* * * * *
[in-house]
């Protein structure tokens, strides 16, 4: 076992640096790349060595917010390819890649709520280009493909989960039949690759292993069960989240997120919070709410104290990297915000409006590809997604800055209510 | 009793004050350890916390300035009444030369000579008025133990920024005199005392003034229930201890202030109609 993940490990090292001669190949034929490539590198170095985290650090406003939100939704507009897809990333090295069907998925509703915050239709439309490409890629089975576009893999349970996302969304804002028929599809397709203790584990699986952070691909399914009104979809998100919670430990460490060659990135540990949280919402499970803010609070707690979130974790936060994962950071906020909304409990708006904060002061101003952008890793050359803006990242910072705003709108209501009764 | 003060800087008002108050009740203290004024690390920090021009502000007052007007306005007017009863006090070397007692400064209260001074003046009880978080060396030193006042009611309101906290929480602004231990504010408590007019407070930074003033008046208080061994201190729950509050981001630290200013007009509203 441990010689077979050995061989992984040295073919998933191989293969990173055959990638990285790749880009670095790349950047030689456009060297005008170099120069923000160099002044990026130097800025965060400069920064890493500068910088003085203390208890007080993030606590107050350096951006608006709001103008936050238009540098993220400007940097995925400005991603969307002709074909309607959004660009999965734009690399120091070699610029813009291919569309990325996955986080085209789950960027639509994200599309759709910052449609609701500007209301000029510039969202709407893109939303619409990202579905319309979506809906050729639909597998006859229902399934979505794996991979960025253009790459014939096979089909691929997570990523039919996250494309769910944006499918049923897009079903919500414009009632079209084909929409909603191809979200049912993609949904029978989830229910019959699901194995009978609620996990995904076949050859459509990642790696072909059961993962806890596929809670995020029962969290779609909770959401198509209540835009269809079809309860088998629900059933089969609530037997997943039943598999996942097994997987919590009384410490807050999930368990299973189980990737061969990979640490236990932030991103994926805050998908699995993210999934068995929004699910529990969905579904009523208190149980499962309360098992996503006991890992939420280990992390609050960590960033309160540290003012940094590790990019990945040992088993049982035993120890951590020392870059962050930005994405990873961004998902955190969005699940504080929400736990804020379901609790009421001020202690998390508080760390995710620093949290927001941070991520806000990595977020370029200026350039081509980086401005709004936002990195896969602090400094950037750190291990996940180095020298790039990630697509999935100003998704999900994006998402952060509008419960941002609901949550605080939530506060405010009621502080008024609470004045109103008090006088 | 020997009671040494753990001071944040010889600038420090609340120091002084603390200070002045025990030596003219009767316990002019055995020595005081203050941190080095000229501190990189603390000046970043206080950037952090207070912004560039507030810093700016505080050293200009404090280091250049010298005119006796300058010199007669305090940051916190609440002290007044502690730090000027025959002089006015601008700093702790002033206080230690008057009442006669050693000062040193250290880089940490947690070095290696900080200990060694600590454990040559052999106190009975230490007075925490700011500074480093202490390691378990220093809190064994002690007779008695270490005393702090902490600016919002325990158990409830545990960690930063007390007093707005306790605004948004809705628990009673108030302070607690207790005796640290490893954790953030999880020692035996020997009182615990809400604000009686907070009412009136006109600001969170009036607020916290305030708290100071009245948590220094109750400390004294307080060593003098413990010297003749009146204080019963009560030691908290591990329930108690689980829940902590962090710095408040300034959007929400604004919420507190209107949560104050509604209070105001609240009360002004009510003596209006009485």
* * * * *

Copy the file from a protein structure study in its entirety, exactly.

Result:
[in-house]
């Protein structure tokens, strides 16, 4: 076992640096790349060595917010390819890649709520280009493909989960039949690759292993069960989240997120919070709410104290990297915000409006590809997604800055209510 | 009793004050350890916390300035009444030369000579008025133990920024005199005392003034229930201890202030109609 993940490990090292001669190949034929490539590198170095985290650090406003939100939704507009897809990333090295069907998925509703915050239709439309490409890629089975576009893999349970996302969304804002028929599809397709203790584990699986952070691909399914009104979809998100919670430990460490060659990135540990949280919402499970803010609070707690979130974790936060994962950071906020909304409990708006904060002061101003952008890793050359803006990242910072705003709108209501009764 | 003060800087008002108050009740203290004024690390920090021009502000007052007007306005007017009863006090070397007692400064209260001074003046009880978080060396030193006042009611309101906290929480602004231990504010408590007019407070930074003033008046208080061994201190729950509050981001630290200013007009509203 441990010689077979050995061989992984040295073919998933191989293969990173055959990638990285790749880009670095790349950047030689456009060297005008170099120069923000160099002044990026130097800025965060400069920064890493500068910088003085203390208890007080993030606590107050350096951006608006709001103008936050238009540098993220400007940097995925400005991603969307002709074909309607959004660009999965734009690399120091070699610029813009291919569309990325996955986080085209789950960027639509994200599309759709910052449609609701500007209301000029510039969202709407893109939303619409990202579905319309979506809906050729639909597998006859229902399934979505794996991979960025253009790459014939096979089909691929997570990523039919996250494309769910944006499918049923897009079903919500414009009632079209084909929409909603191809979200049912993609949904029978989830229910019959699901194995009978609620996990995904076949050859459509990642790696072909059961993962806890596929809670995020029962969290779609909770959401198509209540835009269809079809309860088998629900059933089969609530037997997943039943598999996942097994997987919590009384410490807050999930368990299973189980990737061969990979640490236990932030991103994926805050998908699995993210999934068995929004699910529990969905579904009523208190149980499962309360098992996503006991890992939420280990992390609050960590960033309160540290003012940094590790990019990945040992088993049982035993120890951590020392870059962050930005994405990873961004998902955190969005699940504080929400736990804020379901609790009421001020202690998390508080760390995710620093949290927001941070991520806000990595977020370029200026350039081509980086401005709004936002990195896969602090400094950037750190291990996940180095020298790039990630697509999935100003998704999900994006998402952060509008419960941002609901949550605080939530506060405010009621502080008024609470004045109103008090006088 | 020997009671040494753990001071944040010889600038420090609340120091002084603390200070002045025990030596003219009767316990002019055995020595005081203050941190080095000229501190990189603390000046970043206080950037952090207070912004560039507030810093700016505080050293200009404090280091250049010298005119006796300058010199007669305090940051916190609440002290007044502690730090000027025959002089006015601008700093702790002033206080230690008057009442006669050693000062040193250290880089940490947690070095290696900080200990060694600590454990040559052999106190009975230490007075925490700011500074480093202490390691378990220093809190064994002690007779008695270490005393702090902490600016919002325990158990409830545990960690930063007390007093707005306790605004948004809705628990009673108030302070607690207790005796640290490893954790953030999880020692035996020997009182615990809400604000009686907070009412009136006109600001969170009036607020916290305030708290100071009245948590220094109750400390004294307080060593003098413990010297003749009146204080019963009560030691908290591990329930108690689980829940902590962090710095408040300034959007929400604004919420507190209107949560104050509604209070105001609240009360002004009510003596209006009485």